Adapting to rapid changes, Japan is reinventing itself through innovation
Akita Prefecture in northern Japan is known for its snowy winters, high-quality rice and premium sake. But in the city of Senboku, built on traditional industries such as agriculture and forestry, locals are carrying out experiments to run driverless buses and have drones deliver newspapers and books. It’s one of many ways in which Japan is showing its long-term resilience amid the changing technologies and economies of the 21 st century.
Tackling demographic change in the countryside
Ringed by mountains, dotted with hot springs and home to the stunningly beautiful Lake Tazawa, Senboku City has more than its share of natural blessings. But like many areas in rural Japan, and more and more developed countries around the world, Senboku is grappling with a demographic problem. Due to a low birth rate and exodus of young people to Tokyo and other metropolises, its population of 26,400 is shrinking by 500 people a year and some 40% of its residents are 65 or over. To attract younger people, the city decided to become a leader in autonomous vehicle technology, starting with drones. In 2016, Senboku was designated a National Strategic Special Zone under the government of Japan’s reform strategy, allowing the city to experiment in a deregulated ecosystem.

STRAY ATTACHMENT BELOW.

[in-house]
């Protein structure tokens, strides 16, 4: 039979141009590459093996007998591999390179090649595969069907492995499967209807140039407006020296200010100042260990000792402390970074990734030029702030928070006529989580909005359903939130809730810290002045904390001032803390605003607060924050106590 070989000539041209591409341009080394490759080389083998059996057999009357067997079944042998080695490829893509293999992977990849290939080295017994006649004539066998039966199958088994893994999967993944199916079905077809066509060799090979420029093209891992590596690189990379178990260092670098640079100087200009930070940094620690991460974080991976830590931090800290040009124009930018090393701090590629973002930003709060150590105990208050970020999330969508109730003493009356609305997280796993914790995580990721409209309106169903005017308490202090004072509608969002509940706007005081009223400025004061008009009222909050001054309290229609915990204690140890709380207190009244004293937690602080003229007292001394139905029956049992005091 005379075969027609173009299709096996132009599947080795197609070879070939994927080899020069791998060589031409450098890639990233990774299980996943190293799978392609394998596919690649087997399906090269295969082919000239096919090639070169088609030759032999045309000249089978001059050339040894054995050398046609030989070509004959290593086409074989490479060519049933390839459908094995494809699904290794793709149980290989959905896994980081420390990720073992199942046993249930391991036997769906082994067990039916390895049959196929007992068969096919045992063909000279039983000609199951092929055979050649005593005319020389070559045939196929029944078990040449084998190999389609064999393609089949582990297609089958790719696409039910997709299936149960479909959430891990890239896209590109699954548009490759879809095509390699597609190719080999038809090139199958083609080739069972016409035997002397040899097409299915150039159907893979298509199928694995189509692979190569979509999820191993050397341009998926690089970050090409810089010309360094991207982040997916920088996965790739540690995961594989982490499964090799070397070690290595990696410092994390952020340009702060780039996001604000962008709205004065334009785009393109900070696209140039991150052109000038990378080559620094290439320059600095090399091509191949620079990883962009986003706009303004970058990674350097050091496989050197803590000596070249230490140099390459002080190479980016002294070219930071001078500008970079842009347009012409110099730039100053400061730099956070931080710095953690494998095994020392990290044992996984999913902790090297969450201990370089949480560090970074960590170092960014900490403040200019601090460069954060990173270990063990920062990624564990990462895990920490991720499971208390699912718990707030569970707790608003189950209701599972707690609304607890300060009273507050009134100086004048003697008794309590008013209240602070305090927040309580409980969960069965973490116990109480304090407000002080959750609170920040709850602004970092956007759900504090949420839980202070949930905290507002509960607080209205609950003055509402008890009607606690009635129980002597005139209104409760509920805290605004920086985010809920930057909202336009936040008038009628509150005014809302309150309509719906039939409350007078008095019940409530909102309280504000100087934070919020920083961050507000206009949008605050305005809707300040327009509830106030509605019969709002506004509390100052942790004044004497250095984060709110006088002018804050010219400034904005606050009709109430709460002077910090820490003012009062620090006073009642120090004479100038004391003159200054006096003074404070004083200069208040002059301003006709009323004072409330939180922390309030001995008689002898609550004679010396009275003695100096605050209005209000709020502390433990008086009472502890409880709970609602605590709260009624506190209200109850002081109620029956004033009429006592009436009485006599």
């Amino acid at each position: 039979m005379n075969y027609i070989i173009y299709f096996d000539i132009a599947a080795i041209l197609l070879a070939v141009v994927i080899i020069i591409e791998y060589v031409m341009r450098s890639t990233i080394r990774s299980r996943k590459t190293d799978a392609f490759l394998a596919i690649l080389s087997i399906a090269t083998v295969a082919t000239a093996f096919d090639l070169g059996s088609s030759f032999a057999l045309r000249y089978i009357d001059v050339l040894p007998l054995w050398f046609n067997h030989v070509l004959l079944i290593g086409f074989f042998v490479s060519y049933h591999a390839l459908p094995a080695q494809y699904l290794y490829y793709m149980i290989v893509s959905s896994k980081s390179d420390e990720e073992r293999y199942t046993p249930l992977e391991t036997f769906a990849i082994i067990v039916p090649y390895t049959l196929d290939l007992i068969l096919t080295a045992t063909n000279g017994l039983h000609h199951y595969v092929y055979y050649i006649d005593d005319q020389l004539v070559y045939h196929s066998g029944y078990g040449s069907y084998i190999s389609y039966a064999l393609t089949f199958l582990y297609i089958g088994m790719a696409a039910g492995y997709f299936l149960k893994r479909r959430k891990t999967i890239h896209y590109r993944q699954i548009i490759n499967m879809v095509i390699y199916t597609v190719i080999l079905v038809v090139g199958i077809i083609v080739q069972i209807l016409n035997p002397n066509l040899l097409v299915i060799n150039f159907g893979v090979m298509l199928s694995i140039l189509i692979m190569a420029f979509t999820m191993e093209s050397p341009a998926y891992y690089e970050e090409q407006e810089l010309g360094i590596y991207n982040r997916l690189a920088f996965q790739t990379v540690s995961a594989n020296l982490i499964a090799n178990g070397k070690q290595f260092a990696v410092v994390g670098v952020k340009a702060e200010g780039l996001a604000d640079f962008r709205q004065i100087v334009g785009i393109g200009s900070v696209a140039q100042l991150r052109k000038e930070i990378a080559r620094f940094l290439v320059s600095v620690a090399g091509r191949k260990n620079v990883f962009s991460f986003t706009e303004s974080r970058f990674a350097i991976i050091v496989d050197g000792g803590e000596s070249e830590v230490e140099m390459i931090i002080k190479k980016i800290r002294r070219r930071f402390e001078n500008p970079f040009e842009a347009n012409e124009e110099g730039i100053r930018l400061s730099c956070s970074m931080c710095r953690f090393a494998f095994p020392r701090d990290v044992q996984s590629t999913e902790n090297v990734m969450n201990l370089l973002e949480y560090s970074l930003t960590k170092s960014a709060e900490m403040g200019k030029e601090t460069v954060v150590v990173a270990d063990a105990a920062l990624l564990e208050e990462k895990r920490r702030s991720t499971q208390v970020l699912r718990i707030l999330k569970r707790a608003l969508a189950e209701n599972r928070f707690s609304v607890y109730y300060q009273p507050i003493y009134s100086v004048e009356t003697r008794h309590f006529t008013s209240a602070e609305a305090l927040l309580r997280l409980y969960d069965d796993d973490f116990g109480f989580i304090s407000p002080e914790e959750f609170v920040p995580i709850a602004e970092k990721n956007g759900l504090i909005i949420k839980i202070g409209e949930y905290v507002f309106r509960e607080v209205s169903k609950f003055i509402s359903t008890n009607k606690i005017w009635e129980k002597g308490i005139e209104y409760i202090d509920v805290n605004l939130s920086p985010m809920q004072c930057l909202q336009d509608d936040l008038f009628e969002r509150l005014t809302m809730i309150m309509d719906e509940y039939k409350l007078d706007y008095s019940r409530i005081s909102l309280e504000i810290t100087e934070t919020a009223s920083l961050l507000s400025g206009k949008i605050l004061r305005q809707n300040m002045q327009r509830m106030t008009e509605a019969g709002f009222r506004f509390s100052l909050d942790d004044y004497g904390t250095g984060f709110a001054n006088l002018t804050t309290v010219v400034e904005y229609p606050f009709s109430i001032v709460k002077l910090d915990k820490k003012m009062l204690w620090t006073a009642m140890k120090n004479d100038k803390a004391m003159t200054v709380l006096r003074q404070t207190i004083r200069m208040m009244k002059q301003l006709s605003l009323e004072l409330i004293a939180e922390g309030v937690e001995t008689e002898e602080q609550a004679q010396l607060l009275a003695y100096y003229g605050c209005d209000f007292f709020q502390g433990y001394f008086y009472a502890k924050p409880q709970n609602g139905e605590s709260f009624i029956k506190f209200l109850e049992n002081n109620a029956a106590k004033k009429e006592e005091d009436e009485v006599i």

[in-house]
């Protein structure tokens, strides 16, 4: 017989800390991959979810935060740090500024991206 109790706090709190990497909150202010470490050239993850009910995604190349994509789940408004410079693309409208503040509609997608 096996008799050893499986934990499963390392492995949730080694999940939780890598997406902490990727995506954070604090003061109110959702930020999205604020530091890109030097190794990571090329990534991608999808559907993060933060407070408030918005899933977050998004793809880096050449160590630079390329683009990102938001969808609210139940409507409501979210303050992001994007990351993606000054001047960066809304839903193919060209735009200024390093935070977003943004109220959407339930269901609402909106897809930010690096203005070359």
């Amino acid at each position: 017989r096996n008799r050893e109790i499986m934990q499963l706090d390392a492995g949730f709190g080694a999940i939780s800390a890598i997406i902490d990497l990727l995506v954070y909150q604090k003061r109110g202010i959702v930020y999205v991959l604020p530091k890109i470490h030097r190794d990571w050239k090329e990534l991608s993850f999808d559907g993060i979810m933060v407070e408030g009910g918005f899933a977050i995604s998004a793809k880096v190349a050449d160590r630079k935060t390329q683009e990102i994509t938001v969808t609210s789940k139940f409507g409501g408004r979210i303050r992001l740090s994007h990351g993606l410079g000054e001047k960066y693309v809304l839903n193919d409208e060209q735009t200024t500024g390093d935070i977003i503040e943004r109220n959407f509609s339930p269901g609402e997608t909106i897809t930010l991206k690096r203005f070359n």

In 2016, Senboku hosted the Drone Impact Challenge Asia Cup, Japan’s first international drone racing event. About 50 contenders from Japan and six other Asian countries staged drone races, thrilling an audience of some 1,400 people. The same year, it opened an enormous, 200-hectare drone testing area on a former ski resort. Dozens of individual and corporate users began honing their drone piloting skills at the free facility, prompting the city to open a smaller drone field in the town of Kakunodate. This year, it’s hosting its second international drone film festival, showcasing eye-popping footage from around Japan.